The Second Most Popular Hashtag Of 2017 Brought Fashion Lovers Together For A Powerful Reason

by Kali Borovic
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This past year was filled with very high highs and extremely low lows. No matter where we were on the never-stopping rollercoaster of 2017, there was one thing that brought us all together — fashion. Well, that and social media. According to Instagram's 2017 Year In Review, #fashion was the second most used hashtag on social media platform this year. Other than personal style and #OOTDs, there was a bigger reason that this hashtag surged in 2017. And it's all about activism.

One search for the hashtag #fashion on Instagram, and you'll find over 446 million photos. There's everything from gorgeous celebrity gowns to sports bra selfies. But the popular tag means a lot more than killer outfits and curated flat lays. In 2017, it was no longer about what you wore, but about why you wore it.

#Fashion changed with the 2016 election and the shifting political environment. There was a rapid influx of people wearing #NastyWoman T-shirts and brands supporting charities through fashion. The trend of speaking out and giving back carried over to 2017 — and was even bigger and better than before.

In January 2017, the Pussy Hat Project took over the Women's March. The knitting group took something as simple as a pink knitted hat, which is not your usual fashion statement, and made it an iconic part of the movement. In February 2017, Emma Watson made headlines for her Instagram page devoted to eco-friendly fashions. In September 2017, and well throughout the beginning of awards season, actors stepped out onto the red carpet wearing blue ACLU ribbons in support of the human rights organization.

What do all these instances have in common? Activism, awareness, and a call for unity.

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On top of the well-publicized fashions that raised political awareness this year, plenty of brands joined the fight with charitable collections, too. There are simple collections, like the Madewell and Girls Inc. fashion and accessory collection, and brands that are founded with the sole purpose to give back.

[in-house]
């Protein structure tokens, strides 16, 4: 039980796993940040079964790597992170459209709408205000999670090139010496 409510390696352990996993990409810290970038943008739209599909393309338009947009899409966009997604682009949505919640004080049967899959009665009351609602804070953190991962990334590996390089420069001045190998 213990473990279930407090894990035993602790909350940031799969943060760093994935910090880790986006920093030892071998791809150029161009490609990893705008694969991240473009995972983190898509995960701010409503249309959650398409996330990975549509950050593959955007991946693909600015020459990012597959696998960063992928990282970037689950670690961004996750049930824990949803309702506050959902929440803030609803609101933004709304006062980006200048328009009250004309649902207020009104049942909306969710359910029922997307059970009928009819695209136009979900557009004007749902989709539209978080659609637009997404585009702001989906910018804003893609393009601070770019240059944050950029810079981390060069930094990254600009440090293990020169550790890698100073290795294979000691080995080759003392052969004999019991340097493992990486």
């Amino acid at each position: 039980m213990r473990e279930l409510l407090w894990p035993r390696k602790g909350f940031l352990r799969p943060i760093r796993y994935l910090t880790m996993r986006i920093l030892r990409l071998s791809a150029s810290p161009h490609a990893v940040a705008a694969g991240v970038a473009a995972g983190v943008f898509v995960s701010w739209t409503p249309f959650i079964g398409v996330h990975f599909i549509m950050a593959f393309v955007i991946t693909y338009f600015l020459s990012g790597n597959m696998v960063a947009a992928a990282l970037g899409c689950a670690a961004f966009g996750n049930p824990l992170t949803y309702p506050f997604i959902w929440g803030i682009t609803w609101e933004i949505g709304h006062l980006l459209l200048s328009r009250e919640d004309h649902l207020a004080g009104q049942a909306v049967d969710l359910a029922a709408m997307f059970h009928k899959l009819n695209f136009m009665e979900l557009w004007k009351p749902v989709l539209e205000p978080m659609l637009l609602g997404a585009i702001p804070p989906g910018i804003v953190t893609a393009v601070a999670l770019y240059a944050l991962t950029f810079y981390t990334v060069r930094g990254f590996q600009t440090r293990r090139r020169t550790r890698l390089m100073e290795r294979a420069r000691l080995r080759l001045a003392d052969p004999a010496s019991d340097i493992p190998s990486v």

For example, the brand My Sister was created this year to help end trafficking. My Sister doesn't just give back to charities, but the apparel sold by the brand also support the same cause with powerful slogans.

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Even Fashion Week has gotten involved on making clothing political, with designers sending graphic tees down the runway boasting statements like "Girls Just Want To Have Fundamental Rights" and "We Should All Be Feminists." Some designers even soundtracked their runways to politically-driven songs like, "This Land Is Your Land."

In 2017, New York Fashion Week also teamed up with The Council of Fashion Designers of America (CDFA) to distribute blue pins to Fashion Week designers and patrons in support of the ACLU.

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According to Instagram's Year In Review, #fashion was second to only one other hashtag — #love. Whether you're loving the outfit you're in or loving the message it helps you spread, #fashion is filled with love.

After all, what you wear has power. Don't believe me? There's over 400 million posts to back me up. With fashion, you can speak without saying a thing.

No matter how you decide to wear your message or what message you decide to wear, you hold the power through your personal style. That's a whole lot of #fashion to talk about.